Christopher Leinberger may have originated the theory of the Favored Quarter, which has to be taken into account. This idea says that high-end employers and the affluent do not disperse from the central city in all directions, but rather in one specific direction; suburban expansion in other directions is geared to the less affluent, and there are not likely to be Edge Cities or a lot of good jobs outside the Favored Quarter. The theory of the Favored Quarter needs to be taken into account by anyone dealing with urban issues.
Los Angeles has shifted its Favored Quarter between the two world wars. In the early 20th century the Favored Quarter clearly ran northeast from downtown through Pasadena and along the foothills. A mark of this is the line of colleges that still remain; starting with Occidental, then Cal Tech, Azusa Pacific, La Verne, the Claremont College complex, and on to Redlands University at the far end. But by mid-century the Favored Quarter had shifted westward, through Beverly Hills and toward Santa Monica. (Despite the high-end nature of Brentwood and Pacific Palisades, Santa Monica was considered quite uncool as late as my youth.) Now the spillover of the high-tech industry (by Bay Area standards, Los Angeles is a little bit “affordable”) in the form of Snapchat and others, has formed Silicon Beach, in precisely that part of the city that is harder to reach from most of Southern California than downtown is. Silicon Joshua Tree, anyone?
As far as I know, Los Angeles is unique historically for having shifted the direction of its Favored Quarter, but I am willing to be corrected on this. Perhaps some other American city has had the same experience.
Howard Ahmanson lives in Orange County, California, and has a passion for urbanism and housing issues.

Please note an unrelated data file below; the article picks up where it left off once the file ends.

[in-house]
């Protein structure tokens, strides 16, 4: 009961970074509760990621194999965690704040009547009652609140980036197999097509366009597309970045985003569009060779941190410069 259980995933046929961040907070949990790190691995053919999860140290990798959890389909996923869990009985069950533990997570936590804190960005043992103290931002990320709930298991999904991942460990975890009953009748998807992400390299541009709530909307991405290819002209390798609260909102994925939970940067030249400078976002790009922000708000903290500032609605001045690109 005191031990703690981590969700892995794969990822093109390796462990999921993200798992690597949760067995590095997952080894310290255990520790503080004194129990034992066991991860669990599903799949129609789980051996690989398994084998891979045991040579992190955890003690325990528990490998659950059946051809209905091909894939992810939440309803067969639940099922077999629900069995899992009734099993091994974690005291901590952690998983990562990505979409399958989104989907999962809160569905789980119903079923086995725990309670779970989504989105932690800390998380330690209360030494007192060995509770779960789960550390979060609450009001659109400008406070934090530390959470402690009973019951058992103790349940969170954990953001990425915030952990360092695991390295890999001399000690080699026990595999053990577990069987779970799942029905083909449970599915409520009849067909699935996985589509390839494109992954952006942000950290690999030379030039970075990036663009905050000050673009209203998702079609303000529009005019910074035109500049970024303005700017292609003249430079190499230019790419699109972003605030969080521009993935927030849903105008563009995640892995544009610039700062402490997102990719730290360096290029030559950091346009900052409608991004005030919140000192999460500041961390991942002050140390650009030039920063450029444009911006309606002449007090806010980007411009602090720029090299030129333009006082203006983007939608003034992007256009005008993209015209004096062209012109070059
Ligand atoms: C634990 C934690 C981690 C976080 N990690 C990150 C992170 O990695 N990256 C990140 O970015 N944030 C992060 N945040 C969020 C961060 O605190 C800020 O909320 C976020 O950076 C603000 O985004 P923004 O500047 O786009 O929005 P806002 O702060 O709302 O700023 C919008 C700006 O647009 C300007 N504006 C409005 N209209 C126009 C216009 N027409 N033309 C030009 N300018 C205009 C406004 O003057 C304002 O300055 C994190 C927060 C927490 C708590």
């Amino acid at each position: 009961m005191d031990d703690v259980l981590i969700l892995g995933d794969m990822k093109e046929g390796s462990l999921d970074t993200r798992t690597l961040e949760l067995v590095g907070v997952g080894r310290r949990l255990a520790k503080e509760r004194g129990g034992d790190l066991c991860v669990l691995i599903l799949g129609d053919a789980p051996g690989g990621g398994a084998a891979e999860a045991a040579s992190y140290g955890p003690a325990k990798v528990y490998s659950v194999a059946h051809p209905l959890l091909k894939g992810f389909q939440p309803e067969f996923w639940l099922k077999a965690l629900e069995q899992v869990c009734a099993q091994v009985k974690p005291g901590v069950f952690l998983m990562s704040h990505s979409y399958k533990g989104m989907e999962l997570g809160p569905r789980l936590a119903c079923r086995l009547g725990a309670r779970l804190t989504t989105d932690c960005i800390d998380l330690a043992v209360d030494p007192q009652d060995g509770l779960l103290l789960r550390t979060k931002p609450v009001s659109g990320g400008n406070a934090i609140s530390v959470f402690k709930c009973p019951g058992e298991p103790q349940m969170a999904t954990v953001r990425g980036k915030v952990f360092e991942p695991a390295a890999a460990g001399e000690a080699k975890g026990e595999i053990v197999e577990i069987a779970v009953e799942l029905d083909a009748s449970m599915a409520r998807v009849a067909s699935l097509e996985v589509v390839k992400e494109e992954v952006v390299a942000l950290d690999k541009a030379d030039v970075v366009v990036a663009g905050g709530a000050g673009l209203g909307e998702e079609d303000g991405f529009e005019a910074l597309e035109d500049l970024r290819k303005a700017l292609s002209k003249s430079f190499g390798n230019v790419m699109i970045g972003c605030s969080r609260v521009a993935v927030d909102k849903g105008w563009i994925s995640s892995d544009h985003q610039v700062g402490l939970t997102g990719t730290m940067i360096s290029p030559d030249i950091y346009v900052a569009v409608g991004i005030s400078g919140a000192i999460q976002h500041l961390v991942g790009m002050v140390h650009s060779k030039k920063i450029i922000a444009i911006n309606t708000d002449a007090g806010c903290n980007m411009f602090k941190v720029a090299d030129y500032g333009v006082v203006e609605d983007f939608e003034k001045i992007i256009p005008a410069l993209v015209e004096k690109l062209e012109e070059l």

African-Americans, for understandable reasons, tend not to be “regional” people. And given their history, I can understand fully why a resident of South Phoenix might feel closer to Harlem or the South Side of Chicago than to the Valley of the Sun as a whole, for example. But apparently, increasingly, the rest of us are starting to think the same way. Marketers like Claritas Prizm have divided our population into 66 tribes with colorful names like Money and Brains, God’s Country, Big Sky Families, Boomtown Singles, and other such. And America’s Zip codes are classified by which is dominant.
What seems to be happening is that, say, the Money and Brains pockets of Southern California identify more with similar pockets in New York, Chicago, Seattle, and Dallas than they do with Southern California as a region; and the same all over the country. The one exception to this is when sports comes on TV; for the duration of the game, all the tribes of Eastern New England rally behind the Red Sox, all of Southeast Michigan behind the Detroit Tigers, and the Los Angeles Basin behind the Lakers.
(Sports team owners themselves are not that regionally loyal, often moving to whichever city will build them the nicest stadium at the expense of the public. Los Angeles Lakers? Los Angeles Trolley Dodgers? The only time there are any appreciable number of lakes in Los Angeles is during a severe El Nino, when the city gets national attention—and more than a little schadenfreude—for mudslides. And for most of the last half of the 20th century there was not a single trolley to dodge in the city. The explanation, of course, is that the Lakers were once in Minneapolis, a place richly endowed with lakes, and the Dodgers were in Brooklyn.)
Furthermore, members of these tribes change tribes when they marry, when they have kids, and when the kids move out of the house. I have noticed that in many parts of our society the apartheid between People With Kids and People Without Kids is radical; they live in different kinds of places, and they vote differently. Admittedly, when you have kids, you kind of go into what I call the “baby monastery” and have to do different things for the next 20 years than you used to, but to completely segregate yourself from People Without Kids—or for People Without Kids to segregate themselves from you—is sad. Read More…